One year ago today I did something that I never thought I would do. I left ScrewAttack. When I started at the company Craig gave me a chance that no one else had up to that point. I’m proud of what I was able to contribute to the team while I was there, but after 3 years at the company I became restless. When I left I was the Editor-in-Chief of the small news team I had built for the website, was a regular reviewer, video editor, continued working on my growly voiced Armory episodes for IGN, and of course was the host of Hard News. I had been balancing these tasks (not including what I was doing outside of ScrewAttack) for over a year. I felt stuck. In that all too familiar rut you hear people talk about when they get to the point that they feel like they’re going through the motions.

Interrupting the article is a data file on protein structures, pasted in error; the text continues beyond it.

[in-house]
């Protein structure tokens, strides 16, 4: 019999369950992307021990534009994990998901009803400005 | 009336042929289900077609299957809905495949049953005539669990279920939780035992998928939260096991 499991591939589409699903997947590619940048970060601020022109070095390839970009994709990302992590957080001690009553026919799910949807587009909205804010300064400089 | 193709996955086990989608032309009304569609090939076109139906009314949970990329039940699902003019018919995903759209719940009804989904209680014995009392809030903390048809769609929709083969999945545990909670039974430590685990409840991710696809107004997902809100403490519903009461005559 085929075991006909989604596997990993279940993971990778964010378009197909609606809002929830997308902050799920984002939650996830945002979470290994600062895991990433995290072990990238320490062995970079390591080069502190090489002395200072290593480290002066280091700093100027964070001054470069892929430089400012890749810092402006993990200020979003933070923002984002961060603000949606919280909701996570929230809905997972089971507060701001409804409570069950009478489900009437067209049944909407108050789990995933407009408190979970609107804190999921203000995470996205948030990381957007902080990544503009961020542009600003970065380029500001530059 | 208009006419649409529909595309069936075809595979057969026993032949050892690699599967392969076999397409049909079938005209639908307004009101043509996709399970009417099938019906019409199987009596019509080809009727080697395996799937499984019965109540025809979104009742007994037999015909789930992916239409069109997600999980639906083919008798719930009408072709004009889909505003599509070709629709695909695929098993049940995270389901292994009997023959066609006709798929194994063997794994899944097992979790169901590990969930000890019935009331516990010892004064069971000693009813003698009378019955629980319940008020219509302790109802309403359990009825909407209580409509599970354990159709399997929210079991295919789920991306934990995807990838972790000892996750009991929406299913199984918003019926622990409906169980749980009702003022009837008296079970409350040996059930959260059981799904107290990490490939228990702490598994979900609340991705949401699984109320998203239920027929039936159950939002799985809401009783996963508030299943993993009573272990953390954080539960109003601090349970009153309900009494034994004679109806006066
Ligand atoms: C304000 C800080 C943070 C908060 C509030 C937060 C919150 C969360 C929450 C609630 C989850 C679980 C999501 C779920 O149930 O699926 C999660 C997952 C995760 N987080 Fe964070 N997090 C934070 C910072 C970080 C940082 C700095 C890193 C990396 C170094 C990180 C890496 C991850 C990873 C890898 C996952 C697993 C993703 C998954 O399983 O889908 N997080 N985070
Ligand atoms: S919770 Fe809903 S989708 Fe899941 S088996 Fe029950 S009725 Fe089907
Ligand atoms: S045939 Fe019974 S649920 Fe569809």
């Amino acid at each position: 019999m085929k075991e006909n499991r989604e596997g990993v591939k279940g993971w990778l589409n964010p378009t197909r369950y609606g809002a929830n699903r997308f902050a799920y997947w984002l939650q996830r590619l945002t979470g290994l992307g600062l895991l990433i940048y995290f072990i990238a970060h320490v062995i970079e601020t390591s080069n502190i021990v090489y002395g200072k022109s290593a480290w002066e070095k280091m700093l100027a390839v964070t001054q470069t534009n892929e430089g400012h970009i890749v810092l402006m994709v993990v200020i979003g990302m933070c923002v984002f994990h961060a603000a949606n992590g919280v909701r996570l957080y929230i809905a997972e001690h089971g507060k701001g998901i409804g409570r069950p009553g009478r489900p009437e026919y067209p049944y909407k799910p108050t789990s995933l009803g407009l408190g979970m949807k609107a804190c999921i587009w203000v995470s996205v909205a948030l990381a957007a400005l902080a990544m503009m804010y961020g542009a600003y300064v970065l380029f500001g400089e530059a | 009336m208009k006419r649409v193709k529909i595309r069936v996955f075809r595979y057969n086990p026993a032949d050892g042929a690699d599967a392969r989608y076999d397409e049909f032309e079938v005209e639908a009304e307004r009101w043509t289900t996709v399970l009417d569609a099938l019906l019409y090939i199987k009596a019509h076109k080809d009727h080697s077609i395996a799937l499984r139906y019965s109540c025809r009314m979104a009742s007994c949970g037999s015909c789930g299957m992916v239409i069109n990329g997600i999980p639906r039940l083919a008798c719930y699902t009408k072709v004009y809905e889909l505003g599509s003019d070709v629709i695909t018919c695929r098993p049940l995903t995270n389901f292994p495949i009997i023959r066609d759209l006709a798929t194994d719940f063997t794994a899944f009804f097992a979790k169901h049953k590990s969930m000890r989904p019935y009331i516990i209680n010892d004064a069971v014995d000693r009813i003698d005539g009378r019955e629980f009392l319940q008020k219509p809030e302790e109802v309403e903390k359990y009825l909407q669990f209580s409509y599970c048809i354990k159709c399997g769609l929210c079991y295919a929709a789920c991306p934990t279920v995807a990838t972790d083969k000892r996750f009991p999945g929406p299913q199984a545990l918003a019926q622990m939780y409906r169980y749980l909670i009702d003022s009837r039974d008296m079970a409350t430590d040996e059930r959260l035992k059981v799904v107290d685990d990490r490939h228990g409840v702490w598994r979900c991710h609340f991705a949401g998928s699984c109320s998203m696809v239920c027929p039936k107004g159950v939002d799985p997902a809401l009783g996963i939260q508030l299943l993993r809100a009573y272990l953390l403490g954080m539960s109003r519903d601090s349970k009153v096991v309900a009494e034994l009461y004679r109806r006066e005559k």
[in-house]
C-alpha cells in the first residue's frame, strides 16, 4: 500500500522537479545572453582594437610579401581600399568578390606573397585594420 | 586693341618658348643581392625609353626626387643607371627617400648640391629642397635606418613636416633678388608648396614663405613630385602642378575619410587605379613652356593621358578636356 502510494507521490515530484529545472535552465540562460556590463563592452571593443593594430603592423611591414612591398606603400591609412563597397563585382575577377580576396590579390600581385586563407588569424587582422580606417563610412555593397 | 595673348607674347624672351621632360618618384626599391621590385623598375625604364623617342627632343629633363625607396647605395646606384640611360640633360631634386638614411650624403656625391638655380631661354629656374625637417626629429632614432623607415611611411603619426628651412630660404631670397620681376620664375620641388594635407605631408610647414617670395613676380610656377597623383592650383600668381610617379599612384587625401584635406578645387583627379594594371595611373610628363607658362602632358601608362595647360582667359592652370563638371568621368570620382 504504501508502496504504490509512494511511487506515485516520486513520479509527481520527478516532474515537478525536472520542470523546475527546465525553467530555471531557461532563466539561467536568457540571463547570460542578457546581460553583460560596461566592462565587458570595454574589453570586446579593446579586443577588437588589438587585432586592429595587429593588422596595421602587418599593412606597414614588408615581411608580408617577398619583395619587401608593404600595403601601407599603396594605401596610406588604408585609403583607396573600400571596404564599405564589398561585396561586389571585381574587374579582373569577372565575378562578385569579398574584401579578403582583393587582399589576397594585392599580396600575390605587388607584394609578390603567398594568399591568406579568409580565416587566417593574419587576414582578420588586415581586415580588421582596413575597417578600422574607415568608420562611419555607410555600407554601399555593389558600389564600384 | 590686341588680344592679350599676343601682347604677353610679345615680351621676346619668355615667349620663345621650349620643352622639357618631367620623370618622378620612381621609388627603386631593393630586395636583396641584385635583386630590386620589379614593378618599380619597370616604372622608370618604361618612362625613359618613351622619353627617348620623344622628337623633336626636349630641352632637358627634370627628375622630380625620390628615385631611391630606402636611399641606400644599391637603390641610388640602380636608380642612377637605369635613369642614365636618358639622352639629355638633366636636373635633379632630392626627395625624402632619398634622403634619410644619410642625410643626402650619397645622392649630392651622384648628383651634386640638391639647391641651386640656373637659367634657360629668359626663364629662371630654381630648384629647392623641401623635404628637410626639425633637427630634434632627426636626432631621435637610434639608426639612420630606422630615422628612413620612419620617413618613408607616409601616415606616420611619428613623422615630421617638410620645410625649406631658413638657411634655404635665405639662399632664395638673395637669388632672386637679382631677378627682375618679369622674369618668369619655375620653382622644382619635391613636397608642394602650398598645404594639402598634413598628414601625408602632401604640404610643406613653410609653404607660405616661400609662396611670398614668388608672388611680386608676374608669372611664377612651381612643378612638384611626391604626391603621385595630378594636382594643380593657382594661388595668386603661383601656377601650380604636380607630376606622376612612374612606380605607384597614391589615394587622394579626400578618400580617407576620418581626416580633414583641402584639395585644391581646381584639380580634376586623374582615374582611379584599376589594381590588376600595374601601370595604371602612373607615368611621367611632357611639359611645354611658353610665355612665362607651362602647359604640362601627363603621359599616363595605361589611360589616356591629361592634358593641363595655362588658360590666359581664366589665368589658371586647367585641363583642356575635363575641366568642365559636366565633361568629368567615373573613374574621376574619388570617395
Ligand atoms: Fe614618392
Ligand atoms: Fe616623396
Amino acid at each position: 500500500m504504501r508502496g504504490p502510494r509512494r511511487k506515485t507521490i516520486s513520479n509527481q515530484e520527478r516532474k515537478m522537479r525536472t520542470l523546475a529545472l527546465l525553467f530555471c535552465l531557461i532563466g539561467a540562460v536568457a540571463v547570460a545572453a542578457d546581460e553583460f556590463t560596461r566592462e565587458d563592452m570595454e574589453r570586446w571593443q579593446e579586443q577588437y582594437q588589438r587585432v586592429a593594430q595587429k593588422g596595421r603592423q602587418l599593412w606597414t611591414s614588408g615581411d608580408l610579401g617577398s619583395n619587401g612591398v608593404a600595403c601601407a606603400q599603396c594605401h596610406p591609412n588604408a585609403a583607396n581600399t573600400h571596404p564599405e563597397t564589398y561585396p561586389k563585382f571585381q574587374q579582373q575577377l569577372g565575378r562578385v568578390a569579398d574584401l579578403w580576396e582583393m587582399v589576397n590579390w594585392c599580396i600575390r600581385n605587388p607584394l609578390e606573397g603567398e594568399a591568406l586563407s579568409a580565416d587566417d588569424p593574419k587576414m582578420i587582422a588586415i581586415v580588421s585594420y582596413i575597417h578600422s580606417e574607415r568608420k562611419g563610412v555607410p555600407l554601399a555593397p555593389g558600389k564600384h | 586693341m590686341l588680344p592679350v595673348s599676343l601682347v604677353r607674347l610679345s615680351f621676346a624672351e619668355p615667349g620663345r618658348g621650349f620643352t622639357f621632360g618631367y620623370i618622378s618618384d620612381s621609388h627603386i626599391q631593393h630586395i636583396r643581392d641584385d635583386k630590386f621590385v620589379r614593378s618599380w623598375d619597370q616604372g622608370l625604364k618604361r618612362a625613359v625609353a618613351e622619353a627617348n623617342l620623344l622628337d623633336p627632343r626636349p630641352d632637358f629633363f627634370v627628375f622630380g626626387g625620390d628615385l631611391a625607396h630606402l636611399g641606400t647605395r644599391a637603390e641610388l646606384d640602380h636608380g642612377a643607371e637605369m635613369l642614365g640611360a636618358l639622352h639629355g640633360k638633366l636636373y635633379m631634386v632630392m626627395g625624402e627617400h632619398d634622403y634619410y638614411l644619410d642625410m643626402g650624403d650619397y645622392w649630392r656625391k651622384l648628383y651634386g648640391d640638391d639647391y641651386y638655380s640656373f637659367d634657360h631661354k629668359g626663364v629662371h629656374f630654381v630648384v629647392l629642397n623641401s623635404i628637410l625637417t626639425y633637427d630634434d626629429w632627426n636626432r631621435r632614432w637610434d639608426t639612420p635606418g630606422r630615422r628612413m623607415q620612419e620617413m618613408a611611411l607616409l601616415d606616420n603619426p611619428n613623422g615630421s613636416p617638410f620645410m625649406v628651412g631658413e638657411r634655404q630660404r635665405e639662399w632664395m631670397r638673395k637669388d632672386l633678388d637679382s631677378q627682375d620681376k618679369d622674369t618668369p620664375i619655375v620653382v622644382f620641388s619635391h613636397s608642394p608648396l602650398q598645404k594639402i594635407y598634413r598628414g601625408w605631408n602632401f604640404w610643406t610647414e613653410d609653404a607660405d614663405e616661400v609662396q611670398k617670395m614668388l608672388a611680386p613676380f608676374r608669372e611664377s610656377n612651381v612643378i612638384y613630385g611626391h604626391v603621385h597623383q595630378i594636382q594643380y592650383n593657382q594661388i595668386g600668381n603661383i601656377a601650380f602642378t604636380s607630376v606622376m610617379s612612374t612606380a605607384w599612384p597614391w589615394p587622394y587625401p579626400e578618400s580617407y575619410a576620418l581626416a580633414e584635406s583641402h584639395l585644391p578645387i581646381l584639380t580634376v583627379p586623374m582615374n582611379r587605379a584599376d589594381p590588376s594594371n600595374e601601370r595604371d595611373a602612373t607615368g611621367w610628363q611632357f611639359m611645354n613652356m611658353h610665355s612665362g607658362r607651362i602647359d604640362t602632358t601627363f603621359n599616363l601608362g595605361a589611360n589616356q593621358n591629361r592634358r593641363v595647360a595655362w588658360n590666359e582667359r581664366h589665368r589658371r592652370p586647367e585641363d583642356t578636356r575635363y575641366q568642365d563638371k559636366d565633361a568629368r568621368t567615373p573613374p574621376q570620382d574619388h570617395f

My personal life wasn’t advancing much either. I was 28, living in a house with friends younger than me and paying off my many bills. The year prior I had to have an operation without health insurance and only then did I learn the horrors of trying to find independent insurance. There were other health issues after the operation which have since gone away, but it felt relentless at the time. Not only did I have those costs to contend with, but my extremely large college loan payments never went away either. Bills were a very large part of my life to say the least, but I think that’s true for everyone.